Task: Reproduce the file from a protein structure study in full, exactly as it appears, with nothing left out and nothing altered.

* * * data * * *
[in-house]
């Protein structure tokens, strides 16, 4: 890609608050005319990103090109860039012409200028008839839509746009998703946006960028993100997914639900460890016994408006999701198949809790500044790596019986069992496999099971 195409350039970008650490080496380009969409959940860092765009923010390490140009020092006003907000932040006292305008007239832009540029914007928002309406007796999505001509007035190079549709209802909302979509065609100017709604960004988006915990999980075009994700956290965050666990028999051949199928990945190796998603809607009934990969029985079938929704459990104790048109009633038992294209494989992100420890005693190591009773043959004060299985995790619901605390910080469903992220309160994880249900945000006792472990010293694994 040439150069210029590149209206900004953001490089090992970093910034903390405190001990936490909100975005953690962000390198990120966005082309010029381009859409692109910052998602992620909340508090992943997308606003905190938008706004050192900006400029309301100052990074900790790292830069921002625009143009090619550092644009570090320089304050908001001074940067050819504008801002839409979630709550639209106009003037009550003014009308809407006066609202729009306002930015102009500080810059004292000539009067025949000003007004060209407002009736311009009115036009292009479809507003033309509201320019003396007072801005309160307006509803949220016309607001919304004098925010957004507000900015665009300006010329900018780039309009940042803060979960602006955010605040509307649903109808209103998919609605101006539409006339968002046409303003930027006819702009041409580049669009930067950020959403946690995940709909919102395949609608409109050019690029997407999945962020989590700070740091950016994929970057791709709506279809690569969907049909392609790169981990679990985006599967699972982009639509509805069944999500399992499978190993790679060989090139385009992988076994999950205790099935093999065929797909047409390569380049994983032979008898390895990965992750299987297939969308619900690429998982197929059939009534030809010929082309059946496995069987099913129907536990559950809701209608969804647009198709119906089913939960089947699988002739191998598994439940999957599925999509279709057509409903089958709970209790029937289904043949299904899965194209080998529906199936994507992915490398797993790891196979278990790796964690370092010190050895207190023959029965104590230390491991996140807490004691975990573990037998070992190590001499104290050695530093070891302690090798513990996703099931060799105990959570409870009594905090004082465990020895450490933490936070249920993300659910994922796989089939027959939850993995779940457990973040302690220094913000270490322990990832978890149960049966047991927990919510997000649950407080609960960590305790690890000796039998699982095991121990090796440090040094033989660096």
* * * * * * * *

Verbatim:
[in-house]
């Protein structure tokens, strides 16, 4: 890609608050005319990103090109860039012409200028008839839509746009998703946006960028993100997914639900460890016994408006999701198949809790500044790596019986069992496999099971 195409350039970008650490080496380009969409959940860092765009923010390490140009020092006003907000932040006292305008007239832009540029914007928002309406007796999505001509007035190079549709209802909302979509065609100017709604960004988006915990999980075009994700956290965050666990028999051949199928990945190796998603809607009934990969029985079938929704459990104790048109009633038992294209494989992100420890005693190591009773043959004060299985995790619901605390910080469903992220309160994880249900945000006792472990010293694994 040439150069210029590149209206900004953001490089090992970093910034903390405190001990936490909100975005953690962000390198990120966005082309010029381009859409692109910052998602992620909340508090992943997308606003905190938008706004050192900006400029309301100052990074900790790292830069921002625009143009090619550092644009570090320089304050908001001074940067050819504008801002839409979630709550639209106009003037009550003014009308809407006066609202729009306002930015102009500080810059004292000539009067025949000003007004060209407002009736311009009115036009292009479809507003033309509201320019003396007072801005309160307006509803949220016309607001919304004098925010957004507000900015665009300006010329900018780039309009940042803060979960602006955010605040509307649903109808209103998919609605101006539409006339968002046409303003930027006819702009041409580049669009930067950020959403946690995940709909919102395949609608409109050019690029997407999945962020989590700070740091950016994929970057791709709506279809690569969907049909392609790169981990679990985006599967699972982009639509509805069944999500399992499978190993790679060989090139385009992988076994999950205790099935093999065929797909047409390569380049994983032979008898390895990965992750299987297939969308619900690429998982197929059939009534030809010929082309059946496995069987099913129907536990559950809701209608969804647009198709119906089913939960089947699988002739191998598994439940999957599925999509279709057509409903089958709970209790029937289904043949299904899965194209080998529906199936994507992915490398797993790891196979278990790796964690370092010190050895207190023959029965104590230390491991996140807490004691975990573990037998070992190590001499104290050695530093070891302690090798513990996703099931060799105990959570409870009594905090004082465990020895450490933490936070249920993300659910994922796989089939027959939850993995779940457990973040302690220094913000270490322990990832978890149960049966047991927990919510997000649950407080609960960590305790690890000796039998699982095991121990090796440090040094033989660096």